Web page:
My recent negative column about injection sites in prison and elsewhere triggered a rapid response. Here is a good sampling of both sides of the issue:
From BK: “Isn’t that rich? Physicians help in a major way to create the huge opioid problem, and you, as a doctor, say death to drug dealers. Finding a doctor is hard enough, now you want to execute them.”
A retired minister writes: “Your column is the highlight in my life every week. Your call for heavy punishment will be seen as a return to the cruelty of the past. But I thank you for your wisdom and advice, and congratulate you on your courage.
“I knew a minister who spent several years in China. He told me that, when the Communists arrived, posters warned that anyone caught selling illegal drugs would be executed. Later, all the citizens were told to come to the local square. A soldier was standing behind five men. An official said they had been caught selling illegal drugs. Then, he told the soldiers to shoot each one in the hands. The official then said: ‘The next time it will be in the head.’ The minister’s friend said, that within a day all drugs disappeared, and could not be purchased for any price.”
A.S. writes: “Add me to the list of those who support every word you wrote. I have advocated the Singapore solution for many years because it works.
“If you ever come to our city you still witness a wasteland of dire proportions. Our injection sites hand out thousands of needles and other goodies to a growing number of addicts flooding our city of 100,000. They can also receive food, shelter, clothing, which I call the ‘Fabulous Consumption Clubhouse’.
“Moreover a lawyer has successfully shut down police from doing anything about it through her no-carding campaign. Some say we will spend what it takes to save lives, and that it is an historic day for our city. I’m ashamed to call it my home, and believe our country is going to hell.”
From S.K.: “I think you should look to Portugal’s successful program on decriminalization of drugs. I do not want to see hanging brought back, nor do I want to live under Singapore’s draconian rules. The Philippines are also trying a similar approach with rivers of blood from people who were shot without cause or trial.
Democracy is messy, but there are answers out there for those who are willing to think outside the box. I am horrified by your thinking.”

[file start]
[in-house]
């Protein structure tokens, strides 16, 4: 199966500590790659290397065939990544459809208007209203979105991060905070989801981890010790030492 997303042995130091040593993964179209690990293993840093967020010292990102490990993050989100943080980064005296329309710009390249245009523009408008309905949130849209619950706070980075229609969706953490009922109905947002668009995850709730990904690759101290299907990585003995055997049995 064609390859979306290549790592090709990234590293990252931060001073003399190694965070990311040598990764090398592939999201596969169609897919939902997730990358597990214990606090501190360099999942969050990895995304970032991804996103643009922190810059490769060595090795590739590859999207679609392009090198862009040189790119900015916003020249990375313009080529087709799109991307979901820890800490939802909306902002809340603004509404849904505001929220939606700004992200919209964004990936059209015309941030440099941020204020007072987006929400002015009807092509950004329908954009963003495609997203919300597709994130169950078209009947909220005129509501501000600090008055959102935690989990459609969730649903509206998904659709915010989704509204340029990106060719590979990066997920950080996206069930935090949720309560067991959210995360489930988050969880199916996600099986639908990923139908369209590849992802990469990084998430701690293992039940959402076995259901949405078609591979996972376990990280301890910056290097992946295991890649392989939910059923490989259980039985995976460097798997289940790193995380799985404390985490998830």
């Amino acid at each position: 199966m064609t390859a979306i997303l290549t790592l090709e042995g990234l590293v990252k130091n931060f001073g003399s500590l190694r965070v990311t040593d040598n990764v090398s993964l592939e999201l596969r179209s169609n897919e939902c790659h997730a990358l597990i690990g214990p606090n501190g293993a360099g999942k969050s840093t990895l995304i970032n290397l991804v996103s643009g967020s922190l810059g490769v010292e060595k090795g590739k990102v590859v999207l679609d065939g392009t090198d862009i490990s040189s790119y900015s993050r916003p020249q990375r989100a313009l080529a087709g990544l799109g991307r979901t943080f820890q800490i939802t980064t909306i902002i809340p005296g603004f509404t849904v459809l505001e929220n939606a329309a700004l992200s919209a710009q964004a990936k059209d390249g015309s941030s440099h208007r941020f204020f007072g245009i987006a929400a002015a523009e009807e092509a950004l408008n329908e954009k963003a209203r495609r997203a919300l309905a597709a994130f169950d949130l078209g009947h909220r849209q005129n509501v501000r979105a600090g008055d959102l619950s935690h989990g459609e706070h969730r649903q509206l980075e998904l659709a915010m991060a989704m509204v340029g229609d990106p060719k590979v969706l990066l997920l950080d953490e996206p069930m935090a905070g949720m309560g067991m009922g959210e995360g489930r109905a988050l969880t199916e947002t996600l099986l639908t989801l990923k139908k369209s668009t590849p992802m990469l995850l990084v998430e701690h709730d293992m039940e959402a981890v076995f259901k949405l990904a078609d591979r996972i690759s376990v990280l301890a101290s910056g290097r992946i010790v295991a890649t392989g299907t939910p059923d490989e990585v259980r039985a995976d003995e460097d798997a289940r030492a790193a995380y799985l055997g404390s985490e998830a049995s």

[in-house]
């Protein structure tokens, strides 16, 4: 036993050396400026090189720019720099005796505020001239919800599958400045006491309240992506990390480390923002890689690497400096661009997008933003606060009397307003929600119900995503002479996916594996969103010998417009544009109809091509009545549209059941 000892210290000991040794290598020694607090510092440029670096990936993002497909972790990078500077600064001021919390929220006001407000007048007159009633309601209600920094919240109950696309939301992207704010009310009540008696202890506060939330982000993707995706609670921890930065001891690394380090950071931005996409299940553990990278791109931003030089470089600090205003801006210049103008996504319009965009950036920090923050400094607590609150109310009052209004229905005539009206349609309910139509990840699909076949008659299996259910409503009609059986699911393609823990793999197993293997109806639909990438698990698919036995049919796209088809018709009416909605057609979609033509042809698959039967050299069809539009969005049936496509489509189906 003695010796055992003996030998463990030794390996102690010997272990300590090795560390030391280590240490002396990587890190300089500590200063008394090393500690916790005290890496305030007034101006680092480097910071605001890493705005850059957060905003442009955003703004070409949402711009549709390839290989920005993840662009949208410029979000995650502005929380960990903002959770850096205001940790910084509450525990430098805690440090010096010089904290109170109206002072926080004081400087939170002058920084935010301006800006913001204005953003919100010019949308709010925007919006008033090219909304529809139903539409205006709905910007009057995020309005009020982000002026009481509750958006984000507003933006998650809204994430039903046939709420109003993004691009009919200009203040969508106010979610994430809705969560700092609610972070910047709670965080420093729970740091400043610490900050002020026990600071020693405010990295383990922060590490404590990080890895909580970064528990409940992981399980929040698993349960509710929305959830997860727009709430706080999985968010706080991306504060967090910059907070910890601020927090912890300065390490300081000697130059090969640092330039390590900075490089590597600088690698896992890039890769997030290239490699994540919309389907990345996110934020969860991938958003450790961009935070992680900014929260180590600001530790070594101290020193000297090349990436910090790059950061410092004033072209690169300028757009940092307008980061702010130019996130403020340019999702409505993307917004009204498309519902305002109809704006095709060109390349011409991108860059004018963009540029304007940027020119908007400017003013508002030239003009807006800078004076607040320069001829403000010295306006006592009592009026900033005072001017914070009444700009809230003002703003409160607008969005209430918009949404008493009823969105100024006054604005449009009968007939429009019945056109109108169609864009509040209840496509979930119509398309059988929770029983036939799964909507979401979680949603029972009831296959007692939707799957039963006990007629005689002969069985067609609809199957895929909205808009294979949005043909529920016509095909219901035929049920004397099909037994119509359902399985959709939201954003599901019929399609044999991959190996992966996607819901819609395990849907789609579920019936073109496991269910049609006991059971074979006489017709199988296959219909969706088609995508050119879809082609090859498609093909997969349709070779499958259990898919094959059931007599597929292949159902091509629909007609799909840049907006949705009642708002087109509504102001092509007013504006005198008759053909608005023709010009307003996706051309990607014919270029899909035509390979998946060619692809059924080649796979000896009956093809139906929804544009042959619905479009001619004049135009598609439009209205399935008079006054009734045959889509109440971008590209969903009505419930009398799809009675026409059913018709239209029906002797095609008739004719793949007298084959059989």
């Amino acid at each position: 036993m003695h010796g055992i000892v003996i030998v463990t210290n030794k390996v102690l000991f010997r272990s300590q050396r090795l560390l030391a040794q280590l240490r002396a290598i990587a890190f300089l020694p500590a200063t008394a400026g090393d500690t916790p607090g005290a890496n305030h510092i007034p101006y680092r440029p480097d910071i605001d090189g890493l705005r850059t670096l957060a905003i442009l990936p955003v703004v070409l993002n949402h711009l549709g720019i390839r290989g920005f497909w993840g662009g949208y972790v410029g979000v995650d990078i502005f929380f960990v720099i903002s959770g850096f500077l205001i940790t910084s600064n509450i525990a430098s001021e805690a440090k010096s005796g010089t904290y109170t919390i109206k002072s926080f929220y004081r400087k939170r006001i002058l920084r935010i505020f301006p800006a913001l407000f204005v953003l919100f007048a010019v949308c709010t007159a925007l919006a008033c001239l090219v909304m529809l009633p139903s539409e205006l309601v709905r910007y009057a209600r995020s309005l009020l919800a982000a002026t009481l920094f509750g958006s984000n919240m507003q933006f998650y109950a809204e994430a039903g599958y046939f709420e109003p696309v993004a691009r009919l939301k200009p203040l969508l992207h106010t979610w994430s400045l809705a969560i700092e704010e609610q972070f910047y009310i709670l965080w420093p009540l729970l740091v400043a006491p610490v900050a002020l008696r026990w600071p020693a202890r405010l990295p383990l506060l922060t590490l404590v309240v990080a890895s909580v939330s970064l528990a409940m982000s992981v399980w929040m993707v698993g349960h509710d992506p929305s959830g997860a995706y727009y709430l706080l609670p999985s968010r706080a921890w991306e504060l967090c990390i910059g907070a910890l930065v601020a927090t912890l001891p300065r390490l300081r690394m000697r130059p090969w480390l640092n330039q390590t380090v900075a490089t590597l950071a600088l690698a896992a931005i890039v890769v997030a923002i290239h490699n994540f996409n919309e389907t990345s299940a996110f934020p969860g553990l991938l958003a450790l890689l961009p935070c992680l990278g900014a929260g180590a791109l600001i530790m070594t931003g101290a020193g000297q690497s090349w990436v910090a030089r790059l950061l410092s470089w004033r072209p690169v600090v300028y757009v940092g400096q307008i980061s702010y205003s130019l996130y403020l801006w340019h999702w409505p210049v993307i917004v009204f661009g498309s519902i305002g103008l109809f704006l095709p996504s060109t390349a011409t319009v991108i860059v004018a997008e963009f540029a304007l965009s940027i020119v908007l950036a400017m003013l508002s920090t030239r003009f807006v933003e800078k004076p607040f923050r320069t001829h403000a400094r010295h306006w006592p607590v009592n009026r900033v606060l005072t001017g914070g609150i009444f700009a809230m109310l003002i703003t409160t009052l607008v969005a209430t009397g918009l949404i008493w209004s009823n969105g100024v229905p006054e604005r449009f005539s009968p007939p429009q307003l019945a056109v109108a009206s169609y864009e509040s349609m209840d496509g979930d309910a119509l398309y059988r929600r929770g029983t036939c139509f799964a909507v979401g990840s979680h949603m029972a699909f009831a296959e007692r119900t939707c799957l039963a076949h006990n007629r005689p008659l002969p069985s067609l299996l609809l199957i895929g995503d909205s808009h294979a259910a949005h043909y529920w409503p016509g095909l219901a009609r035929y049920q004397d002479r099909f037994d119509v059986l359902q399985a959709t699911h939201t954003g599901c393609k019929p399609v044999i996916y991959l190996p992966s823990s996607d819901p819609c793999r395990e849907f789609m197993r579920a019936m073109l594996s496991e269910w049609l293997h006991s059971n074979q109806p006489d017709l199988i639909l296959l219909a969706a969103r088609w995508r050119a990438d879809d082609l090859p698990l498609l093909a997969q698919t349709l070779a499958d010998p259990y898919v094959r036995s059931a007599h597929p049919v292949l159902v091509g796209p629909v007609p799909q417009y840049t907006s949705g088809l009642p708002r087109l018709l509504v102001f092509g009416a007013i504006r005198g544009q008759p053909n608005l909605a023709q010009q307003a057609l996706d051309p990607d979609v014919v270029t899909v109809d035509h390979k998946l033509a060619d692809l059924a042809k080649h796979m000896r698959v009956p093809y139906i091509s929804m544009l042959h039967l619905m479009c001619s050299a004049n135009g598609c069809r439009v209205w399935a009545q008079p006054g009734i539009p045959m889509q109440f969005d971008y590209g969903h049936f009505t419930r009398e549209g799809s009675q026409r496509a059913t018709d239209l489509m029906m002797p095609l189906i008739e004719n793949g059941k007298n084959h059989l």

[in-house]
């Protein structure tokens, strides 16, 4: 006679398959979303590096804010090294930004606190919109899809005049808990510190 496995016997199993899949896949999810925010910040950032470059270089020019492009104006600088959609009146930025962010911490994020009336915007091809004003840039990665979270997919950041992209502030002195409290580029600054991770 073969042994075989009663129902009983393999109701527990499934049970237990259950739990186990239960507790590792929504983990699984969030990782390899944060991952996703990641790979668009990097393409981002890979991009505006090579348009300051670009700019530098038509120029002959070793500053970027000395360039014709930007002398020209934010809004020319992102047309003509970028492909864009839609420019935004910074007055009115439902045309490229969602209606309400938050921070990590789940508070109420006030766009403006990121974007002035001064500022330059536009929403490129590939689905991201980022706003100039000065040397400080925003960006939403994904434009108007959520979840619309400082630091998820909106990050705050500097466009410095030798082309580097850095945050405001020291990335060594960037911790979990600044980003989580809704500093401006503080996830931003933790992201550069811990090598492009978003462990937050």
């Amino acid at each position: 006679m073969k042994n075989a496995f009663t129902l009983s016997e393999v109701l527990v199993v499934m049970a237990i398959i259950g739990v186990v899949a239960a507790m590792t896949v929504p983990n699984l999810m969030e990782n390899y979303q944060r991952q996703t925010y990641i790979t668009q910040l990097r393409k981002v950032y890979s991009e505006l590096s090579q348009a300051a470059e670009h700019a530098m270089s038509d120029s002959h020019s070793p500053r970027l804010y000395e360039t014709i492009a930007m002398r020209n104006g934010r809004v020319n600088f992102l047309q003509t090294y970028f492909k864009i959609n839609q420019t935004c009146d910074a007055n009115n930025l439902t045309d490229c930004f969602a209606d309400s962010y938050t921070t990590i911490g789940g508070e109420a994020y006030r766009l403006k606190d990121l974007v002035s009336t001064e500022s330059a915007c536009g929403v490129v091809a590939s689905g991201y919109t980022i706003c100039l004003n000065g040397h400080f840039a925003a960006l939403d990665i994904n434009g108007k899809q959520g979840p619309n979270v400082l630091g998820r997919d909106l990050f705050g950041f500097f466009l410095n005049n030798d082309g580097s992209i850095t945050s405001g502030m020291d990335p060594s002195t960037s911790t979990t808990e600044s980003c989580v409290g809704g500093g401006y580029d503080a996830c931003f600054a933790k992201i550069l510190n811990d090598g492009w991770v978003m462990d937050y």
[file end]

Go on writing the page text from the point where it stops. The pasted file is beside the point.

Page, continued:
From Dave: “Yes the approach to drugs on the whole in Canada needs an overhaul. It is certainly not an opioid summit. I am in agreement with [former Singapore leader] Lee Kuan Yew’s approach and it should be applied to mass shooters as well. I am an avid reader of your column.”
From Ron: “Good column. But more people have to step forward to correct this political correct theory that’s a joke and not working.”
From A.H.: “I like your unafraid statement of facts which need to be emulated by journalists and hopefully some courageous politicians.”
The final tally? A huge majority of correspondents were in favour of returning the death penalty.
However, its opponents should not lose any sleep. I don’t know of one Canadian politician who has the intestinal fortitude to introduce a bill sponsoring its return as they fear they will not be re-elected.
I believe they’re 100 per cent wrong, and that the drug crisis will have to get worse before people say enough is enough.
Today, in one North American city children playing in a school yard were killed in the crossfire of gang war. I wonder how many of those who are against capital punishment would speedily change their minds if this had caused the death of one of their loved ones? Or when a loved one dies from a fatal dose of opioid laced with fentanyl supplied by an immoral unconscionable drug dealer?
I’m not a communist. And what happened in the Chinese square may seem shocking to some people.
But I believe we, too, could quickly end illegal drug dealing in this country if we threatened the drug dealer’s head.